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  • Monday, November 5, 2012


    Americans use more efficient and renewable energy technologies

    Anne M. Stark, October 8, 2012 (Lawrence Berkeley National Laboratory)

    “Americans used less energy in 2011 than in the previous year due mainly to a shift to higher-efficiency energy technologies in the transportation and residential sectors. Meanwhile, less coal was used but more natural gas was consumed according to the most recent energy flow charts released by Lawrence Livermore National Laboratory.

    “Wind power saw the biggest jump from .92 quadrillion BTU, or quads, in 2010 up to 1.17 quads in 2011. (BTU or British Thermal Unit is a unit of measurement for energy and is equivalent to about 1.055 kilojoules)…Hydroelectricity also saw an increase going from 2.51 quads in 2010 up to 3.17 quads in 2011…Hydroelectricity jumped significantly in 2011 because 2011 saw large amounts of precipitation in the Western U.S…keeping reservoirs full…”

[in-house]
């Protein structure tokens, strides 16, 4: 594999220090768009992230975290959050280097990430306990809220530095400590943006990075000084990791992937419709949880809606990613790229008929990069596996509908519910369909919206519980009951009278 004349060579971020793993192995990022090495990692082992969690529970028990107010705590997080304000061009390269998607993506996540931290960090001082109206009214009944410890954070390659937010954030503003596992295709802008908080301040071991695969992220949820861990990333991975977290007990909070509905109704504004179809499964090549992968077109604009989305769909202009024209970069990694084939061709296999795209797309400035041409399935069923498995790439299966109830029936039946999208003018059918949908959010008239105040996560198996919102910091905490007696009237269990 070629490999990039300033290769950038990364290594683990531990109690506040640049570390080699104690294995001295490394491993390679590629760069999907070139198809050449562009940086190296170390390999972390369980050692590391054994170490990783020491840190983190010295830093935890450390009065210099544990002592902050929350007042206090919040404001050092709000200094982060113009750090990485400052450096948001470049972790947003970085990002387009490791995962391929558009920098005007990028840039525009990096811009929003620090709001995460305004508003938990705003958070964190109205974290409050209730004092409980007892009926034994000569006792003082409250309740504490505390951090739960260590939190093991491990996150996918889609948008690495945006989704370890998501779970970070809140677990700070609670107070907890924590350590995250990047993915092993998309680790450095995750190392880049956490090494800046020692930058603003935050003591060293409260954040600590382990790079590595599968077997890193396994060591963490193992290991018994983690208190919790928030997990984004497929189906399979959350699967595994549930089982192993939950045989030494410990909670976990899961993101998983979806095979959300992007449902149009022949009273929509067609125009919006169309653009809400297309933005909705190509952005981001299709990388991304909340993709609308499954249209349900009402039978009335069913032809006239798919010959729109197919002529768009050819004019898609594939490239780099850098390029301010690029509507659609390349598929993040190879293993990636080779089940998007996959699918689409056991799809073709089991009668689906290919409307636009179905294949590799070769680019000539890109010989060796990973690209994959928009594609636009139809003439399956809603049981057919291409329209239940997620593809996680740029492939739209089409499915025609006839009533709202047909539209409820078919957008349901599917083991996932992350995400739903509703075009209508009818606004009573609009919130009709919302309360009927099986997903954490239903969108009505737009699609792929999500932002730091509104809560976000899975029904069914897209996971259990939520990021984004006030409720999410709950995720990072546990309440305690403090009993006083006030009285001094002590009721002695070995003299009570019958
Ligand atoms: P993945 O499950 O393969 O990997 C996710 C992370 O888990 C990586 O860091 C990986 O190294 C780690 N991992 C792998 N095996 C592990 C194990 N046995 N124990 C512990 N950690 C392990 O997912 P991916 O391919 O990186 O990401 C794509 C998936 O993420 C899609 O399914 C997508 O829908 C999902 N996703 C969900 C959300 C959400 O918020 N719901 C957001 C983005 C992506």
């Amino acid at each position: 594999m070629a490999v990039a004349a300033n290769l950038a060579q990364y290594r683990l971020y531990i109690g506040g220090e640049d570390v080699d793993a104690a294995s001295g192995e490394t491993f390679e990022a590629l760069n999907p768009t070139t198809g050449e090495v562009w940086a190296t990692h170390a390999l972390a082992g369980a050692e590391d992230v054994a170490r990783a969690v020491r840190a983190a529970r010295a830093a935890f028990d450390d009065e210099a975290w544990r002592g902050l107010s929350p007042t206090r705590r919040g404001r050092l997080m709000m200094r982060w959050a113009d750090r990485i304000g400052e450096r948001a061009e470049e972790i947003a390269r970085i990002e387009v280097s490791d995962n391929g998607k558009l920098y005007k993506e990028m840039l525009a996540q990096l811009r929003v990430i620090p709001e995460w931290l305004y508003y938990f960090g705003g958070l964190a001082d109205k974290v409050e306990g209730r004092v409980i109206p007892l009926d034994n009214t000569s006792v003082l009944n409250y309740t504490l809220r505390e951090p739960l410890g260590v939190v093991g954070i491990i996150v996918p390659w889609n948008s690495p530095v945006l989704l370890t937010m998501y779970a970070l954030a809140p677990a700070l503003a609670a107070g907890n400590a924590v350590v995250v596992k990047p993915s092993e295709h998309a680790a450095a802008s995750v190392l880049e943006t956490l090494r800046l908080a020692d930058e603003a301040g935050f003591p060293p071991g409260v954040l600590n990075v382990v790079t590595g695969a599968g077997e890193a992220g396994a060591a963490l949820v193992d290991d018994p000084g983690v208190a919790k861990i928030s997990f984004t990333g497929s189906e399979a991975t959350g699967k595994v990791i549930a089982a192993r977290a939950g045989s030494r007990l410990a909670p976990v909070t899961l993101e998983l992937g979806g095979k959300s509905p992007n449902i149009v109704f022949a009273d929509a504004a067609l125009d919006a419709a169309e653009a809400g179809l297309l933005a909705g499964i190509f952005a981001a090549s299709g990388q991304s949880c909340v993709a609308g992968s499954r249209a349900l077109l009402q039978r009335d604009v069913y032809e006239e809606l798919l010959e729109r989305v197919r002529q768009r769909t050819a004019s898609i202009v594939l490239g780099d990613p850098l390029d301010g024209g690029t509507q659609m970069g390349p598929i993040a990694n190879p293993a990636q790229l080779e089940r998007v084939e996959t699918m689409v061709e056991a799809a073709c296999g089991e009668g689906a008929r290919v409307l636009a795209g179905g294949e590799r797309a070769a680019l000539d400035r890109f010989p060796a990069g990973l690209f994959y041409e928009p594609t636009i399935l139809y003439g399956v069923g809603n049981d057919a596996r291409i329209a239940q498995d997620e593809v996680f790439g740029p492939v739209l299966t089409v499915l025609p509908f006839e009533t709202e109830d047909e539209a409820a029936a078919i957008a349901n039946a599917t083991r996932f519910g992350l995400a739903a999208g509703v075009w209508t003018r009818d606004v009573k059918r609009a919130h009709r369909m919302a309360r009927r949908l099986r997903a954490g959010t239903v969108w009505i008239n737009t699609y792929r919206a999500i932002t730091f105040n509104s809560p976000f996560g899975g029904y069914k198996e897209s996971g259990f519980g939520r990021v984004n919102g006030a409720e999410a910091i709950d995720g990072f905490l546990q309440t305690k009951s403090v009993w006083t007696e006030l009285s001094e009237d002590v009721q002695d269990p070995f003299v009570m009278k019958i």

“Overall, U.S. energy use in 2011 equaled 97.3 quads compared to the 98 quads used in 2010. Most of the energy was tied to coal, natural gas and petroleum…From 2010 to 2011, use of coal fell dramatically, use of oil (petroleum) fell slightly and use of natural gas increased slightly from 24.65 quads in 2010 to 24.9 quads in 2011…

    “The majority of energy use in 2011 was used for electricity generation (39.2 quads), followed by transportation, industrial, commercial and residential consumption. However, energy use in the residential, commercial and transportation sectors decreased while industrial energy use increased if only slightly…”


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